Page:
Women's Political Council

Black women played a crucial role in the thirteen-month Montgomery, Alabama, bus boycott that succeeded, through a combination of nonviolent direct action and judicial efforts, in ending bus segregation in the city. The boycott not only culminated years of community organizing by Montgomery Black activists, particularly women, but also launched the Black freedom movement. As leaders, activists, and followers, African American women were central actors: first, in heightening community consciousness and setting the stage for the boycott;second, in initiating the mass protest; third, in the day-to-day planning, organizing, and sacrificing that sustained it through many trials.[1]

Fixed The Women's Political Council, founded in Montgomery, Alabama, was an organization that was part of the African-American Civil Rights Movement that was formed to address the racial issues in the city. Members included Mary Fair Burks, Jo Ann Robinson, Irene West, Thelma Glass, and Uretta Adair. The WPC was the first group to officially call for a boycott of the bus system during the Montgomery Bus Boycott, beginning in December 1955. The group led efforts in the early 1950s to secure better treatment for Black bus passengers, and in December 1955 it initiated the thirteen month bus boycott.[1] [2]They helped organize communications to get it started, as well as to support it, including giving people rides who were boycotting the buses. The African Americans of Montgomery upheld the boycott for more than a year.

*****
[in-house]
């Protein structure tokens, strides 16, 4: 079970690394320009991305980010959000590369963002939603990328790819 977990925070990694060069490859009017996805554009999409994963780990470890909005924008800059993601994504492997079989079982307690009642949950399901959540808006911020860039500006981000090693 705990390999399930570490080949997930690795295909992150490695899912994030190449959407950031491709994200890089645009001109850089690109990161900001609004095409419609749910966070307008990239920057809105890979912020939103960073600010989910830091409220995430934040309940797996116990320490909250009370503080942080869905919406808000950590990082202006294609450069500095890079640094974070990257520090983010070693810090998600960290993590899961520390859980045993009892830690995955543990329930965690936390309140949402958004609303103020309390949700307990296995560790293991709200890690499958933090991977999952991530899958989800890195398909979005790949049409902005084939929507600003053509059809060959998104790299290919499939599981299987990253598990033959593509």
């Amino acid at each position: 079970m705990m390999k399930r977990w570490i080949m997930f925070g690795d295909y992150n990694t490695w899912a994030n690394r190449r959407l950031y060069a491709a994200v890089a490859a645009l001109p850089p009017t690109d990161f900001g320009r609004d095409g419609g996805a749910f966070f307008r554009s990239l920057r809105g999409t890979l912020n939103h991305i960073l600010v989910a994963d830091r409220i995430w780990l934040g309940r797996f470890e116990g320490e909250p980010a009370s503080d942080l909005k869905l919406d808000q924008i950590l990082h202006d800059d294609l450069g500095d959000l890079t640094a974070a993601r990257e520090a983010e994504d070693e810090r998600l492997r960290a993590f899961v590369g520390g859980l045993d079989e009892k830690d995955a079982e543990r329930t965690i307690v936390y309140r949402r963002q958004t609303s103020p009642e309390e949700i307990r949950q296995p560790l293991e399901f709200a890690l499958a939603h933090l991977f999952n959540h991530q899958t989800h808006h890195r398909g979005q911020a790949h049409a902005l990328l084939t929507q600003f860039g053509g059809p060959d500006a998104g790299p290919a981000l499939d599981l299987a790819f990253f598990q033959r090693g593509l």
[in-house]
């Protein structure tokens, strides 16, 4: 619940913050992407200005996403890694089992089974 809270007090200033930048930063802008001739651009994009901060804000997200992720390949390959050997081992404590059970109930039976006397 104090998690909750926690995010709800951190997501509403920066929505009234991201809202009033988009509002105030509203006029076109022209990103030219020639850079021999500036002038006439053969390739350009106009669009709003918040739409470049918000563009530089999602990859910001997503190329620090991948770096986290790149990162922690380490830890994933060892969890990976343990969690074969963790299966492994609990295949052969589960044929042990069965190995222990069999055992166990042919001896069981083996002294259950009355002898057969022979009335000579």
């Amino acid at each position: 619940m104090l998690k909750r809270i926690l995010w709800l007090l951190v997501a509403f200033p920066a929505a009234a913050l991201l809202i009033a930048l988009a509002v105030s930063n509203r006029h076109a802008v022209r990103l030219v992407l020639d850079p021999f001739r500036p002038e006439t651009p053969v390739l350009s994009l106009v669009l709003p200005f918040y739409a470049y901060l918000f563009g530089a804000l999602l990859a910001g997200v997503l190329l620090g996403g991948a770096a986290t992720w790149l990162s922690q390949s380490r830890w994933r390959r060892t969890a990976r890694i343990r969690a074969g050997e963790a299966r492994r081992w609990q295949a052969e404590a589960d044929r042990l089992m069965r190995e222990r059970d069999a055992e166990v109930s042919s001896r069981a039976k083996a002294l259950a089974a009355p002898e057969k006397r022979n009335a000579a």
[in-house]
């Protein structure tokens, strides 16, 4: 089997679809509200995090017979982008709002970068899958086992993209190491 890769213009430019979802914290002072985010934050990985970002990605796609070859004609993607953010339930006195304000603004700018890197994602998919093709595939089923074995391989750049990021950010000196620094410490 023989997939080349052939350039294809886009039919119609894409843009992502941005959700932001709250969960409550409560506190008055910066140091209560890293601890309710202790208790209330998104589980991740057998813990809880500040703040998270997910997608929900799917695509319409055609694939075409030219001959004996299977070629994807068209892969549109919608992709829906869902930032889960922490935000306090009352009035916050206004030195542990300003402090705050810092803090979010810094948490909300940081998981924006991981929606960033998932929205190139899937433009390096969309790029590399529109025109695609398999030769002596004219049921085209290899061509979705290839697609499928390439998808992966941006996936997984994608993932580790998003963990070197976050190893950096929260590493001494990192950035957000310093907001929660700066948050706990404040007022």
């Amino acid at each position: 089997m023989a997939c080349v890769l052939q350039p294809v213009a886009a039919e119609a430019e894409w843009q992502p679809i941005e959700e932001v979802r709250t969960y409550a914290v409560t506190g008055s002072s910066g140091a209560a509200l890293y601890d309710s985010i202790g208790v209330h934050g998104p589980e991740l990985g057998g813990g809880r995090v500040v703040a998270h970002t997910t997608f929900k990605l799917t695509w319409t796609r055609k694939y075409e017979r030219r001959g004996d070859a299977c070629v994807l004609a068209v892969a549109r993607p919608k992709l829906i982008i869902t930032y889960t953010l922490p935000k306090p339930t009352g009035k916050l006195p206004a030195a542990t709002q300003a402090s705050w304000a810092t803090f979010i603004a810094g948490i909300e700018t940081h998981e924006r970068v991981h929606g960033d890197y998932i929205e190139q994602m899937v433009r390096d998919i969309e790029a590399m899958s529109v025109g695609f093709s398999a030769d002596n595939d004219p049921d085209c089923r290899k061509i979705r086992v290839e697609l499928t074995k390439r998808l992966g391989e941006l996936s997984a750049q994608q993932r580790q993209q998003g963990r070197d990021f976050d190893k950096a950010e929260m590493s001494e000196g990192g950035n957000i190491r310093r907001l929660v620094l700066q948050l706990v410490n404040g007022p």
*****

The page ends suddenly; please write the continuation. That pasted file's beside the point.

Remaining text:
It ended in late December 1956, after the United States Supreme Court ruled in Browder v. Gayle that the state and local laws for bus segregation were unconstitutional, and ordered the state to desegregate public transportation.[3]


The WPC formed in 1946 as a civic organization for African-American professional women in the city of Montgomery, Alabama. It was inspired by the Atlanta Neighborhood Union. Many of its middle-class women were active in education; most of WPC's members were educators at Alabama State College or Montgomery's public schools. About forty women attended the first organizational meeting. Mary Fair Burks, who was head of Alabama State's English department, was the group's first president.[4]

The group's initial purposes were to foster women's involvement in civic affairs, to promote voter registration through citizenship education, and to aid women who were victims of rape or assault. One of its most successful programs was an annual event called Youth City, which taught Black high school students about politics and government and "what democracy could and should mean". During election campaigns the WPC worked with the white-only League of Women Voters to inform Black citizens about political candidates.[1]

In 1949, Jo Ann Robinson, a newly hired English professor at Alabama State College, joined the council. Her firsthand experiences with segregated seating on buses prompted Robinson to to succeed Burks as WPC president in 1950 and to shift the council's primary focus to challenging the seating policy. Under her leadership the council grew to over 200 members and expanded to three chapters in different areas of the city. [1]

As president, she began to study the issue of bus segregation, which affected the many blacks who were the majority of riders on the city system. First, members appeared before the City Commission to report abuses on the buses, such as blacks who were first on the bus being required later to give up seats for whites as buses became crowded. The commission acted surprised but did nothing.

Bus boycott